Finding Information Online

The Internet is a wealth of information, but not all of it is good and reliable information. Especially when you’re looking for answers on an objective topic like health, you should be cautious about trusting everything you find online. That said, the Internet is an amazing tool for finding quality information quickly and conveniently. Use this guide to learn how to locate reliable information online, and how to distinguish between trustworthy and non-trustworthy websites.

Searching the Internet

Google is generally the go-to for web searches, but you can use these tips with any search engine:

  1. Think about your search question. What do you want to find? Distill this into 1 or 2 keywords or key phrases. Example: What does a healthy diet look like for someone with high blood pressure? –> “healthy food” + “high blood pressure”
  2. Be specific. Example: “low-sodium recipes” is better than “healthy food”
  3. Use quotation marks around multiple-word exact phrases. Example: “high blood pressure” will search all instances of that exact phrase, not just any time the word “high” or “blood” or pressure” is used.
  4. Use the Boolean operators AND, OR, and NOT. Example: “high blood pressure” OR “hypertension” will return web pages that include either the word hypertension or the phrase high blood pressure. Here are some more examples of Boolean operators:
boolean operators venn diagram

More tips:

  • Use the advanced search feature.
  • Limit your search to type of result, e.g. images.
  • Look past the first page of results.

This tutorial walks you through how to do an advanced Google search:

Evaluating search results

Now you have a good list of search results, but how do you decide which sites to trust and which might not have quality, up-to-date, and unbiased information? Here are some questions to ask in evaluating each website:

  • What type of site is it? (.edu, .gov, and .org are generally more trustworthy than .com)
  • Who runs the website, and what credentials do they have?
  • Why have they created this site? Are they trying to sell you something?
  • Is the information objective or biased?
  • Who is paying for the site, and do they have any incentive to spin the information a certain way?
  • Is the information reviewed by experts?
  • Where did the information come from? (Are sources cited?)
  • Does the site make unbelievable claims?
  • When was the website last updated?
  • Do you find similar information from other sources?
  • Is the site free of spelling and other errors?

For more guidance in evaluating health information online, check out this short tutorial from the National Library of Medicine.

Digital library collections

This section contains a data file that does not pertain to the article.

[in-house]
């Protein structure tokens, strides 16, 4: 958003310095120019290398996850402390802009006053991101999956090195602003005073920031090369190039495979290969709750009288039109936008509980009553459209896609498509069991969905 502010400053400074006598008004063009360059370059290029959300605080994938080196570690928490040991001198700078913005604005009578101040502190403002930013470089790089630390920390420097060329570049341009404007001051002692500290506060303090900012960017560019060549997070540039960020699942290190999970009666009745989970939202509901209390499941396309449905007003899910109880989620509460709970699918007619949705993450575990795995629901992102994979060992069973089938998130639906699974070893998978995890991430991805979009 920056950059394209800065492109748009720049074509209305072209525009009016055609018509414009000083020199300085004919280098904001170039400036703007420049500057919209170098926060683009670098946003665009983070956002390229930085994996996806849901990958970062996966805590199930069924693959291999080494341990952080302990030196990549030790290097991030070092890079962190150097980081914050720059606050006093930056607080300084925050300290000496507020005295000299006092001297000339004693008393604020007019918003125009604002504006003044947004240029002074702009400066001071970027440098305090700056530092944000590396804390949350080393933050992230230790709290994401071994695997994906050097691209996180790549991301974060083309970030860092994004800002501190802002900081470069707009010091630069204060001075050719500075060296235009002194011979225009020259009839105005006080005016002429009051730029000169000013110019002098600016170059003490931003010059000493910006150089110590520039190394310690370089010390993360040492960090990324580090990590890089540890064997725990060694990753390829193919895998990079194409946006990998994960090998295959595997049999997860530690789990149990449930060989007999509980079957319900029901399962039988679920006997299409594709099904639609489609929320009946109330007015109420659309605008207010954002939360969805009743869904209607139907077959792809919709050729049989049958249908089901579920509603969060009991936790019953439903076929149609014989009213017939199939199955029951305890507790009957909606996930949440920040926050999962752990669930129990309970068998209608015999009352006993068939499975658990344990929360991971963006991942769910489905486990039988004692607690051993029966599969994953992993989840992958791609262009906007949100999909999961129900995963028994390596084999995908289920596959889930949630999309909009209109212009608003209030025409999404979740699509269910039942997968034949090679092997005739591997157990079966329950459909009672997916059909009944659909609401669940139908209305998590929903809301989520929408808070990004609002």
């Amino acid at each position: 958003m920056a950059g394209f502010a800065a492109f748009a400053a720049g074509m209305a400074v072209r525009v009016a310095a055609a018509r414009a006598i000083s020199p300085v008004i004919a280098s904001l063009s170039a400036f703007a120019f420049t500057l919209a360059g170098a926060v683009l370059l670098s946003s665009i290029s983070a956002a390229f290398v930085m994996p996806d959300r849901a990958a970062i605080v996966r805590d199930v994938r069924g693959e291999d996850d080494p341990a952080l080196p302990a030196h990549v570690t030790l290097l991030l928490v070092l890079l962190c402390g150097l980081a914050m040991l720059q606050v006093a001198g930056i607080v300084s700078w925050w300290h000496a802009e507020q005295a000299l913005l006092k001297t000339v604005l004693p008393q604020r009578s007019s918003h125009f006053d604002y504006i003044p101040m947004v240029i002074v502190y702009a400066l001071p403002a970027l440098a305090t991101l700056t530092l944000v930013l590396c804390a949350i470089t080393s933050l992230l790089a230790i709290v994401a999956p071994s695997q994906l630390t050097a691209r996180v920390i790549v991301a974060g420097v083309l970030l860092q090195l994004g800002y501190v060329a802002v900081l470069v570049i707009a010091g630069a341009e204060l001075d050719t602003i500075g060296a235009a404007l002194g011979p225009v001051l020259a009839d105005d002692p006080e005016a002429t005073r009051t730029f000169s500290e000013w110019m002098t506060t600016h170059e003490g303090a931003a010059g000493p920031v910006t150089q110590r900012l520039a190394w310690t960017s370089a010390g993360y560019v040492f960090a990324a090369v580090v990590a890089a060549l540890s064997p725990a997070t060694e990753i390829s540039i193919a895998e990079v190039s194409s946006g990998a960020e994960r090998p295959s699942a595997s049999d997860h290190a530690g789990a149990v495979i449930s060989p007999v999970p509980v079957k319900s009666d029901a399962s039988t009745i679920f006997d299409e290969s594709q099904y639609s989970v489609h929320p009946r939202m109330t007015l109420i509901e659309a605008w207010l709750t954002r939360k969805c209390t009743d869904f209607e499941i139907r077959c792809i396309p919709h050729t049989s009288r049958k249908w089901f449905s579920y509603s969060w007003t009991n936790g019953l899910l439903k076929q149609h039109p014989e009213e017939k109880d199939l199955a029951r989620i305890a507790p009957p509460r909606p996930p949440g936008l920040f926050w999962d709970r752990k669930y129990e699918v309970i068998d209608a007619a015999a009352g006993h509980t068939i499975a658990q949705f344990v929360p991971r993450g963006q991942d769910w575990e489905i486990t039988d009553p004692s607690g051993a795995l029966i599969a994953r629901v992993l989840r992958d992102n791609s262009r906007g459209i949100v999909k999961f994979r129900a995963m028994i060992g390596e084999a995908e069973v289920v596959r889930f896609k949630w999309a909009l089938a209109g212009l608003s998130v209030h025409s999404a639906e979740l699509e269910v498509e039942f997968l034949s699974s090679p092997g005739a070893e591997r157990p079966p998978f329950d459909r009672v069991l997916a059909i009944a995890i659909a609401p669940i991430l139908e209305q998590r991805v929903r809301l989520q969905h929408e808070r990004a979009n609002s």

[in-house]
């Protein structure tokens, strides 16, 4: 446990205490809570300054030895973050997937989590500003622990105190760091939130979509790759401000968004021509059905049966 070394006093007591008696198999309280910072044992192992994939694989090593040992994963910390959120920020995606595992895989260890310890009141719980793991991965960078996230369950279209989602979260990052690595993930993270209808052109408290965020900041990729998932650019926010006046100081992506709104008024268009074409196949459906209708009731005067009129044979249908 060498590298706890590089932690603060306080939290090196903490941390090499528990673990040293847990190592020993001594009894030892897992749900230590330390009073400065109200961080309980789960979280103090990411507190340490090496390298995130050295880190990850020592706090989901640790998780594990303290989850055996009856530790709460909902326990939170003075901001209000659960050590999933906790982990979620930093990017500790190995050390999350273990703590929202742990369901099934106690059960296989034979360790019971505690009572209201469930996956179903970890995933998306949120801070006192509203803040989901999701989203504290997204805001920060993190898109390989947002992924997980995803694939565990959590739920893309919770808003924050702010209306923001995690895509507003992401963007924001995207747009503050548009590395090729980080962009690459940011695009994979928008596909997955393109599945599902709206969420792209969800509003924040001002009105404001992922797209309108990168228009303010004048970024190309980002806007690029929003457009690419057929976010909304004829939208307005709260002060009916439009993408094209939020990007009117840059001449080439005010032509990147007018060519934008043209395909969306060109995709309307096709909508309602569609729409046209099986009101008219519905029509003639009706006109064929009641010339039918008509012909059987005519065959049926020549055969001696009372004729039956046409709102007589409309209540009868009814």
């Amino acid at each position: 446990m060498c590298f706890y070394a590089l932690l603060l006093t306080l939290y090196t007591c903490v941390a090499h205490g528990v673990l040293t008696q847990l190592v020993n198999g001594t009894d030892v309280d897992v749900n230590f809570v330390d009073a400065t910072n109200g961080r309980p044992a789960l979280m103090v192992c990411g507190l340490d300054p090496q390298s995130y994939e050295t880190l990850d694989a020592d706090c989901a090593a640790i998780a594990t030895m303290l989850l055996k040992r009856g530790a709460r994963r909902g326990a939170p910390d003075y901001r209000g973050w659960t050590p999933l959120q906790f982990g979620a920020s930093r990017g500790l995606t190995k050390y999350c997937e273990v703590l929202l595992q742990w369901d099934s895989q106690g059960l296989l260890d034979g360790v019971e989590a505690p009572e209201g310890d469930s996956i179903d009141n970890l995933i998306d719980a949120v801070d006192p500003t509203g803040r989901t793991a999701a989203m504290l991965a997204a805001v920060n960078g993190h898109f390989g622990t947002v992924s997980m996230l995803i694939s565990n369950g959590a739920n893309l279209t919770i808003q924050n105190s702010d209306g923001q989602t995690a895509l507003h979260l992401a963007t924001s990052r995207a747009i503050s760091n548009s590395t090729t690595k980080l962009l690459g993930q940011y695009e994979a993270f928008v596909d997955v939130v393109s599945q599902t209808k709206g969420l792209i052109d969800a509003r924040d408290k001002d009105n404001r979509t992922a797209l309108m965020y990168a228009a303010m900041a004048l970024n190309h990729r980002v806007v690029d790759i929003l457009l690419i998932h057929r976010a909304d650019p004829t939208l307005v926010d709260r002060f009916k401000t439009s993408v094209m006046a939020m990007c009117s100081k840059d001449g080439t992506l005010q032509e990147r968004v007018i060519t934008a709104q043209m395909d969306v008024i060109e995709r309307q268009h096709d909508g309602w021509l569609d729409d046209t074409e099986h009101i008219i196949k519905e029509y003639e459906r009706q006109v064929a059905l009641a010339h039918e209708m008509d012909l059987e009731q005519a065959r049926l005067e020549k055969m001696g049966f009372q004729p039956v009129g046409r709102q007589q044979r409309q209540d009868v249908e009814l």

Many libraries have digital collections available online that are free and open to anyone. The information in these collections has already been vetted by librarians, so it is more likely to be quality information than what you might find randomly online. Whether you are researching a specific topic or just want an e-book to read, check out these collections.

  • Free Library of Philadelphia databases: Accessible with an FLP library card, these 150+ databases feature scholarly articles, newspapers, art, audiobooks, music, and more.
  • Library of Congress digital collections: The Library of Congress provides open access to its collection of historical documents, newspapers, maps, etc.
  • Digital Public Library of America: This online library has an extensive collection of over 40 million images, texts, videos, and audio, including literature, genealogy, historical documents, and scholarly information.
  • Internet Archive: This is a non-profit digital library featuring millions of free books, movies, software, music, websites, and more.
  • Hathi Trust Digital Library: This is an open-access collection of academic and research information available online.
  • Project Gutenberg: This site provides access to over 60,000 free e-books, many of which are older literary works on which US copyright has expired.

If you’re looking specifically for health information, check these sites:

  • Medline Plus: This site features easy-to-read consumer information on a wide range of health topics.
  • CDC: The government source for all information on diseases, healthy living, and statistics around health.
  • Mayo Health: The well-known Mayo Clinic has a good database of resources and information for patients on diseases, symptoms, tests, and drugs.
  • PubMed: If you’re looking for scholarly information and medical research, PubMed is the primary source for free, open-access biomedical literature.